Bacterial Meningitis By: Michael Chong and Jack Cannon
What is Bacterial Meningitis? Meningitis is an infection of the membranes surrounding the brain and spinal cord. Meningitis can be in the form of bacterial, fungal or viral infection. You want to watch for high fever, headaches, and an inability to lower your chin to your chest due to stiffness in the neck. Also, any rashes on your body is a symptom of Meningitis. it has been around for a long time. There is a cure.
Who is Vulnerable to Meningitis? Mainly children or infants aging from a month to two years of age. Adults, both men and women are at higher risk of Meningitis if they abuse alcohol, have chronic nose and ear infections, sustain a head injury or get pneumococcal pneumonia.
History The first outbreak that was recorded was in Geneva, in 1805 In North America, Massachusetts was the first state to be effected. In Africa, 1840 it first hit, as time goes on it becomes more serious, now in the 20th century it is very common. The first evidence that linked bacterial infection as a cause of meningitis was written by Austrian bacteriology Anton Vaykselbaum who described meningococcal bacteria in 1887.
Spreading It can be spread by a person coughing or sneezing on another. Or it can also spread from direct touch in some cases.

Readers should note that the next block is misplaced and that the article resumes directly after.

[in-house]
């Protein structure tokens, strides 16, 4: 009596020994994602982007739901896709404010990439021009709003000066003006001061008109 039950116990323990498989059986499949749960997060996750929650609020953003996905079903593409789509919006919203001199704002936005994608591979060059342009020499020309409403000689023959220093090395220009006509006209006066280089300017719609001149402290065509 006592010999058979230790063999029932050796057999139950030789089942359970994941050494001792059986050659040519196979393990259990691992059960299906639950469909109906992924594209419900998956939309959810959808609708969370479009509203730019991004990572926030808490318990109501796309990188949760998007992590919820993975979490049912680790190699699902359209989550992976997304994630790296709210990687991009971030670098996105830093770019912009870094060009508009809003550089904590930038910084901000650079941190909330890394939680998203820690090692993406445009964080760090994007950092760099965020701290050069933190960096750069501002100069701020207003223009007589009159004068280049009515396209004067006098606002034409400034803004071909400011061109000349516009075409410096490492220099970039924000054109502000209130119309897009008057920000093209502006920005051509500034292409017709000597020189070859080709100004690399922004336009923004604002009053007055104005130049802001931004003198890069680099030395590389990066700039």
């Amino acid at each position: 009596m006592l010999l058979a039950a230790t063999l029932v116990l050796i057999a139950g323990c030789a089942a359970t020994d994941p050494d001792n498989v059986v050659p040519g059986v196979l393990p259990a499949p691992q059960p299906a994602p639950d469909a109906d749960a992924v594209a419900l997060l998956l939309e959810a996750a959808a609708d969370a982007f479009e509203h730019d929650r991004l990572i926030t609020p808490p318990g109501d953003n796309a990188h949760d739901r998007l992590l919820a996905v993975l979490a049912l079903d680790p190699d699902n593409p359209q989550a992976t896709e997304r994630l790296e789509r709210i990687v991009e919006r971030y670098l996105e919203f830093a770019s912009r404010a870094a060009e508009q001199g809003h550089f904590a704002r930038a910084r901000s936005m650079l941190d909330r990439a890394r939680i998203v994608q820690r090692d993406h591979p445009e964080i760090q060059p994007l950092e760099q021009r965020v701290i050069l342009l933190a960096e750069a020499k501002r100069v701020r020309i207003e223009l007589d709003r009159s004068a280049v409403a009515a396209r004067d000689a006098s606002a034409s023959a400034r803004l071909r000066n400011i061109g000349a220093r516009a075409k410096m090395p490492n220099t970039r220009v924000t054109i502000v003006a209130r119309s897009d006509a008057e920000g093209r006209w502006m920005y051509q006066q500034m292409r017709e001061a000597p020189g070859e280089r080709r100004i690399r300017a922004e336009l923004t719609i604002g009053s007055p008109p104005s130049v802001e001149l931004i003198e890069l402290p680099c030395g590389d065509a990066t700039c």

Symptoms Symptoms include a high fever, headache, and stiffness due to the neck Adults and older teenagers will seem confused, increase in drowsiness, and easy to be annoyed or irritated.
Treatment Bacterial Meningitis is treated by antibiotics and it could be given before the results are in from examinations. Doctor may change the antibiotics when the specific bacteria is found that is causing Bacterial Meningitis. People will need to see a doctor or notify one to check if serious or can be treated quickly. Bacterial Meningitis doesn’t require surgery.
Current Research At young ages it can cause disabilities and it can give brain damage, loss of hearing/cause deaf, etc.. Scientist are studying the effects of young and the old (top bullet).
Work Cited http://my.clevelandclinic.org/disorders/meningitis/hic_bacterial_meningitis.aspx http://www.cdc.gov/meningitis/bacterial.html hostbiko.com/how-bacterial-meningitis-is-a432.html www.news-medical.net/health/History-of-Meningitis.aspx hot7usa.blogspot.com feww.wordpress.com http://my.clevelandclinic.org/disorders/meningitis/hic_bacterial_meningitis.aspx